The Treasures That Prevail by Jen Karetnick

ADVANCE PRAISE

From Mom Egg Review:

“On encountering the hurricane-force voice of The Treasures That Prevail’s opening poem, ‘Miami as the Narrator of the Next Great American Novel: A Personetelle,’ I knew I was going to dive deeply, coming up for air only when necessary. The collection’s title is drawn from Adrienne Rich’s ‘Diving Into the Wreck,’ and Jen Karetnick turns a steely, unflinching eye toward the wrecks we are complicit in creating: in the environments of the land we inhabit, in the relationships we cultivate, and in the places we make our homes—both those we are unwilling to ever leave and those we are forced to flee…This collection is worth holding onto, and Jen Karetnick’s work is definitely worth seeking out.”

—Barbara Harroun

Read the entire review here.

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From Foreword Reviews:

“That ominous sloshing sound Jen Karetnick hears in her sleep is the warmer, ever-fatter Atlantic spilling over the brim of her Miami hometown. Denial be damned, this collection confronts climate change and poetically spotlights the damage awaiting low-lying coastal areas if meaningful action isn’t taken now. An MFA holder from the University of Miami, her work has appeared in numerous top journals.”

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Goodreads and LibraryThing Reviews

“The Treasures That Prevail by Jen Karetnick is a quirky collection of poems about climate change, specifically in Miami. There are 65 poems in the collection (all different types), which are told from two alternating points of view. This book is recommended for those who have a passion for poetry and are passionate about environmental issues.”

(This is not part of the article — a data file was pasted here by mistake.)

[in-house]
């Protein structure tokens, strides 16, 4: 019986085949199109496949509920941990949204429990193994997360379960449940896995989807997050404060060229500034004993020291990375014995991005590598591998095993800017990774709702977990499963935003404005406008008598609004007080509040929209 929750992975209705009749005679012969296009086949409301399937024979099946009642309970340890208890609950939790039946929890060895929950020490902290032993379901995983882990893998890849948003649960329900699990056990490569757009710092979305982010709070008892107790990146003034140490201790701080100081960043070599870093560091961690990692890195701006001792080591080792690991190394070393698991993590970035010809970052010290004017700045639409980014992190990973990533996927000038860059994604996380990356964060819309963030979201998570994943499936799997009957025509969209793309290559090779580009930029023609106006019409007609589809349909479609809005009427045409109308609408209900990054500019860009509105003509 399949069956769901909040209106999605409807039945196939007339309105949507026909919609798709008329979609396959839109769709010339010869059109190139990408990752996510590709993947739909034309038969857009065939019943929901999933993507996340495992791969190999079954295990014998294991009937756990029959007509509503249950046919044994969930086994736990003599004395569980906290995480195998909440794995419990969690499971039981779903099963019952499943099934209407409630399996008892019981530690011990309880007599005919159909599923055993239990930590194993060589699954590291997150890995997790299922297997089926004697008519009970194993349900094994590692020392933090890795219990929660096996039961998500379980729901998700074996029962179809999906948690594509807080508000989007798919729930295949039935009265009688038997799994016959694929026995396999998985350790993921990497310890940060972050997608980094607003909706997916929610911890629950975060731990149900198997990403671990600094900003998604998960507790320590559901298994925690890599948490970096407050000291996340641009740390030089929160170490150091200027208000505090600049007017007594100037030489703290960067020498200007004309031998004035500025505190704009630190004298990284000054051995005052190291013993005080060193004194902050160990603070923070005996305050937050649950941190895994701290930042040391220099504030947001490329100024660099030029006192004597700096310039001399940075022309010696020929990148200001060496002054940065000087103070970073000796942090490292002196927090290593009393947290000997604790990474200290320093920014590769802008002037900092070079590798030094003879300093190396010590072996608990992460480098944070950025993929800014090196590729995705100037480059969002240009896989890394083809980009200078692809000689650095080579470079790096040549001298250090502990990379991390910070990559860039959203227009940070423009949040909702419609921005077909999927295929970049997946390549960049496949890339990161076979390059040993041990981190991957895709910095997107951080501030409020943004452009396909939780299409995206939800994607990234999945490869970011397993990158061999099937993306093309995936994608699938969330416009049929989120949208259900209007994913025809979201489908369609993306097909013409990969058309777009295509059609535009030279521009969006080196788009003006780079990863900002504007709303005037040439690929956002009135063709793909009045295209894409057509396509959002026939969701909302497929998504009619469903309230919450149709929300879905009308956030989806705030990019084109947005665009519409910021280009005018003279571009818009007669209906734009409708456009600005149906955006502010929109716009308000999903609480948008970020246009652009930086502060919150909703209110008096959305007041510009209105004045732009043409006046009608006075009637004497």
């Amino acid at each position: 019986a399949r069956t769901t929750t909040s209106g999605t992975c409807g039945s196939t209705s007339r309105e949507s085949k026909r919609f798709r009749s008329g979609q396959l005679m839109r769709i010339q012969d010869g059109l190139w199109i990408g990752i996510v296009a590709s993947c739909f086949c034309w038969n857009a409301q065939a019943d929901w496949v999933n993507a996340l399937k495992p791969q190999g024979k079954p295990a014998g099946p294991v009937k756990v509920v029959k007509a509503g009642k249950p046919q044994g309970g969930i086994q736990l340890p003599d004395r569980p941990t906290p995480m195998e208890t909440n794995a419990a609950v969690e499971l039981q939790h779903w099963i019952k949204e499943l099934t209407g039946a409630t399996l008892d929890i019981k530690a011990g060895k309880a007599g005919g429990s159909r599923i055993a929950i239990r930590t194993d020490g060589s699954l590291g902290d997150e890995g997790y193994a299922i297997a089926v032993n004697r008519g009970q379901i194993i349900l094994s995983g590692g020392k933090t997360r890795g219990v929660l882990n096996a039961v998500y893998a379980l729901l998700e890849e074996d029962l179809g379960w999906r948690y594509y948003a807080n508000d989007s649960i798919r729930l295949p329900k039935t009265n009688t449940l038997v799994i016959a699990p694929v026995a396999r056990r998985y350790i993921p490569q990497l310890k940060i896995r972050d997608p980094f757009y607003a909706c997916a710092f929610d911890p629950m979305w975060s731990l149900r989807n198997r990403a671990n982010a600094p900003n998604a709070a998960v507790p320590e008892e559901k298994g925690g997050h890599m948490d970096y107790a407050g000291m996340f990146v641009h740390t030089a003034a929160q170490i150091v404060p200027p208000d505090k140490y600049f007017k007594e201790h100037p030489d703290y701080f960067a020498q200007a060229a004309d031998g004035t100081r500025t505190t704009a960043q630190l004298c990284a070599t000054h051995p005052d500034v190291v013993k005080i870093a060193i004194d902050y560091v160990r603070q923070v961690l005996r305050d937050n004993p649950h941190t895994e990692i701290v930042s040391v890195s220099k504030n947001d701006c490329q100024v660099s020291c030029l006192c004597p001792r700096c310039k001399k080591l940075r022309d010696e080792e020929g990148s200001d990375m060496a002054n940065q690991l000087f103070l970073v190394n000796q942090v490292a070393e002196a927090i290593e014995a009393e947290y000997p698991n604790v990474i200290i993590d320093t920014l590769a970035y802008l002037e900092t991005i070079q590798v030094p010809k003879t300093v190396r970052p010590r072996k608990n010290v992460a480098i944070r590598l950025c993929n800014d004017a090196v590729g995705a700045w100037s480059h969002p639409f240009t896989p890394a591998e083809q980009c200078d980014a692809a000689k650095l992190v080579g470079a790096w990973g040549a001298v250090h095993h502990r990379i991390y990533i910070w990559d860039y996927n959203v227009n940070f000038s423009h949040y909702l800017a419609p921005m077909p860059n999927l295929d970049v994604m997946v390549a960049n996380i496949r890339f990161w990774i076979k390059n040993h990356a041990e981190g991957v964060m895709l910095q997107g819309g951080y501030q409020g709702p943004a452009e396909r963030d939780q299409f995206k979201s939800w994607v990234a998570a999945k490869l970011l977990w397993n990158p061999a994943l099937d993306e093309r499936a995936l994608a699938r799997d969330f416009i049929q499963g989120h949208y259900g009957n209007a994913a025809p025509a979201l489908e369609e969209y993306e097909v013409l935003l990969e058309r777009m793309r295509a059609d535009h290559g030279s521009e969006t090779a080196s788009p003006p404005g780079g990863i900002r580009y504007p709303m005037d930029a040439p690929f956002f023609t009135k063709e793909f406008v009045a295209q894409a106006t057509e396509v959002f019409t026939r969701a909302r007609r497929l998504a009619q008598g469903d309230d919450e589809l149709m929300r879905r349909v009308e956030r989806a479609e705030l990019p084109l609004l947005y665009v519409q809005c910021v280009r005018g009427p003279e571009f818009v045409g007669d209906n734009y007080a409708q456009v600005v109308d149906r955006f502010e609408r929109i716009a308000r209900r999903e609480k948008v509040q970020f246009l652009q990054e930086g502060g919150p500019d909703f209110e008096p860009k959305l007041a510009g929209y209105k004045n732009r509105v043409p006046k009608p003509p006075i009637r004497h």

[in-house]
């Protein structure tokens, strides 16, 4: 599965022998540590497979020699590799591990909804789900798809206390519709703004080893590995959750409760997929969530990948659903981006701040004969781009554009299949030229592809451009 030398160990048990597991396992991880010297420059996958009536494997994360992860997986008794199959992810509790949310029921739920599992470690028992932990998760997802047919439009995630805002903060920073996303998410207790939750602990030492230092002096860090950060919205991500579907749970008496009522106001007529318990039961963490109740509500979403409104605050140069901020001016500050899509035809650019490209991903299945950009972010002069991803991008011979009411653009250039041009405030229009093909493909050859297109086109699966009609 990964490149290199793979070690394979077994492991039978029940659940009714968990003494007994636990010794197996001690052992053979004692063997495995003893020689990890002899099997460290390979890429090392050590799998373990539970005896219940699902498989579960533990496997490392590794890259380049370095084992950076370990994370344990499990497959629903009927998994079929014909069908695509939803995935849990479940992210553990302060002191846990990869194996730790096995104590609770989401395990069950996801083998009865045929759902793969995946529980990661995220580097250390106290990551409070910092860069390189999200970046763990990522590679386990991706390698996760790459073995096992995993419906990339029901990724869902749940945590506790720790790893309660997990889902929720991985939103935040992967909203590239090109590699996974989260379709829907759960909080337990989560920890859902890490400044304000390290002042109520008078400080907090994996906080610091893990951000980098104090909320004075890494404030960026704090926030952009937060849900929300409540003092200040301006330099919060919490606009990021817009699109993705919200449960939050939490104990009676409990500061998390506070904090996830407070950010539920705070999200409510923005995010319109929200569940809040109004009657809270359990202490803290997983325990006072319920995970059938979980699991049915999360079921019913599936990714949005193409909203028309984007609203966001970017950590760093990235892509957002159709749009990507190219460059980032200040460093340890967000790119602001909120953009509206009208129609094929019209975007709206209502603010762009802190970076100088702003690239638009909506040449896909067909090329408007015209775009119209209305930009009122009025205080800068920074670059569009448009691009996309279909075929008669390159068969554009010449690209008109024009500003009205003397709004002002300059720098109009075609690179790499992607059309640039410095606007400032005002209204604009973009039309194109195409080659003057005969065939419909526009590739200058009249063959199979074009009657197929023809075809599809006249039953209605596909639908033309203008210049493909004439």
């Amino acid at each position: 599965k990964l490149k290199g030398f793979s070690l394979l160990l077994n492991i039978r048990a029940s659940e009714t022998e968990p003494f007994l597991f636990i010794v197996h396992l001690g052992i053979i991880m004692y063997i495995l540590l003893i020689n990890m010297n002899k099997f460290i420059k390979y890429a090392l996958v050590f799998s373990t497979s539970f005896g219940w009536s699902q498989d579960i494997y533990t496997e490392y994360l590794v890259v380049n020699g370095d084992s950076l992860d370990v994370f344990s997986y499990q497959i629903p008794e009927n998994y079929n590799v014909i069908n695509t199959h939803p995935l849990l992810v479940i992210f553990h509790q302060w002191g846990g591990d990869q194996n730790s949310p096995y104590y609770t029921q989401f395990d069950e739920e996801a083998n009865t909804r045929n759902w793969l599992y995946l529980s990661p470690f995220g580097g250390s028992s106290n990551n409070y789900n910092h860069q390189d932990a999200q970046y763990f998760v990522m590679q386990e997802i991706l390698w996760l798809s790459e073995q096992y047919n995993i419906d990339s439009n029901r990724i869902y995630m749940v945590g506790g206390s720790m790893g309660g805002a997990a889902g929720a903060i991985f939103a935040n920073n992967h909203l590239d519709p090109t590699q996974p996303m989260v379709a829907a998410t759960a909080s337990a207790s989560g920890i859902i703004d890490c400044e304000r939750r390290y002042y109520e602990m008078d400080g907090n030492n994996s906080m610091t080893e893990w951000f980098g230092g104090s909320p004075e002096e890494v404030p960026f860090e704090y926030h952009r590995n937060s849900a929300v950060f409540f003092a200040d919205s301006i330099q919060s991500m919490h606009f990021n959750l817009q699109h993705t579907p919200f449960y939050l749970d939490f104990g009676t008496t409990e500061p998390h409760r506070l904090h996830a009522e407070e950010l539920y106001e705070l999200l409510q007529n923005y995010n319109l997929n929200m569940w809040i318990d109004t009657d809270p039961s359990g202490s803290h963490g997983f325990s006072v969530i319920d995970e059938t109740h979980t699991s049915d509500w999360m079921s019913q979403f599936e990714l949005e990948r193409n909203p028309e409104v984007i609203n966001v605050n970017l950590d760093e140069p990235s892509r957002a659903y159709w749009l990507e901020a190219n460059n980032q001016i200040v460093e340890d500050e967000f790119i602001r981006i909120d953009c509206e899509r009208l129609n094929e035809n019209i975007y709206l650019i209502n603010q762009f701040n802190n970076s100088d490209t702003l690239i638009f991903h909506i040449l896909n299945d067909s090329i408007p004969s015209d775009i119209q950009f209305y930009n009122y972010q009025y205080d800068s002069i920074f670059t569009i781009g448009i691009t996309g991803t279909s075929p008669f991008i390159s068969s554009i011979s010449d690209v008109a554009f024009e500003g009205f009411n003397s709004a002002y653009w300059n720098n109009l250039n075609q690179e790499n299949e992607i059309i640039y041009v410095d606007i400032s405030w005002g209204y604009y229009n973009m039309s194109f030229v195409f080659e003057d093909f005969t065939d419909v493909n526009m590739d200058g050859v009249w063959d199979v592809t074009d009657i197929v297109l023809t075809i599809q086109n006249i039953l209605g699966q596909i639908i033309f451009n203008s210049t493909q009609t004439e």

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“It was a witty book of poetry that was hard to put down. I enjoyed reading the flow of beautiful ideas. I would recommend it to poetry enthusiasts.”

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“There is an overall theme to the poems–namely a hurricane bearing down on Miami. I like to think that this collection may spawn an original genre–Speculative Fiction.  The feel is quite dark and morose, and death and destruction exist…but then again, they’ve always existed. The ocean gives AND takes away–a global game you can’t help but play–participation is mandatory. Miami WAS there…right?”

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“I would recommend this reading to those that love avant-garde poetry”

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“This book is very powerful, thought provoking. I didn’t expect it to be a very dark book because I didn’t read the synopsis fully, so that I don’t ruin or spoil the poems for myself. I really enjoyed it, but at some point [it] made me cringe. It’s very descriptive but in a very short sense of way. I’m going to read it again to [find] all my favorite parts because it’s very honest, and I really like that. I felt a lot of power in every word. That is absolutely fantastic, and I love the social aspects in here because they all make sense even though they’re pretty dark. I love this, and I hope I get to read more books or poems like this in the future. Highly recommend for anyone that’s not afraid of the dark truths that are usually hidden.”

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This is a quirky little book of poetry. Not only does it play with very difficult-to-pull-off rhyme schemes (I think I saw a ghazal, a sonnet, a sestina, and a villanelle, but don’t quote me on that), each poem utilizes at least one “found” poetic verse. The result is that the Miami Karetnick depicts–one whose shores are buried by the wash of tidal floods (a result of global warming)–is construed through the happenstance of the detritus that bobs along the surface, both meaningnessly and meaningfully.

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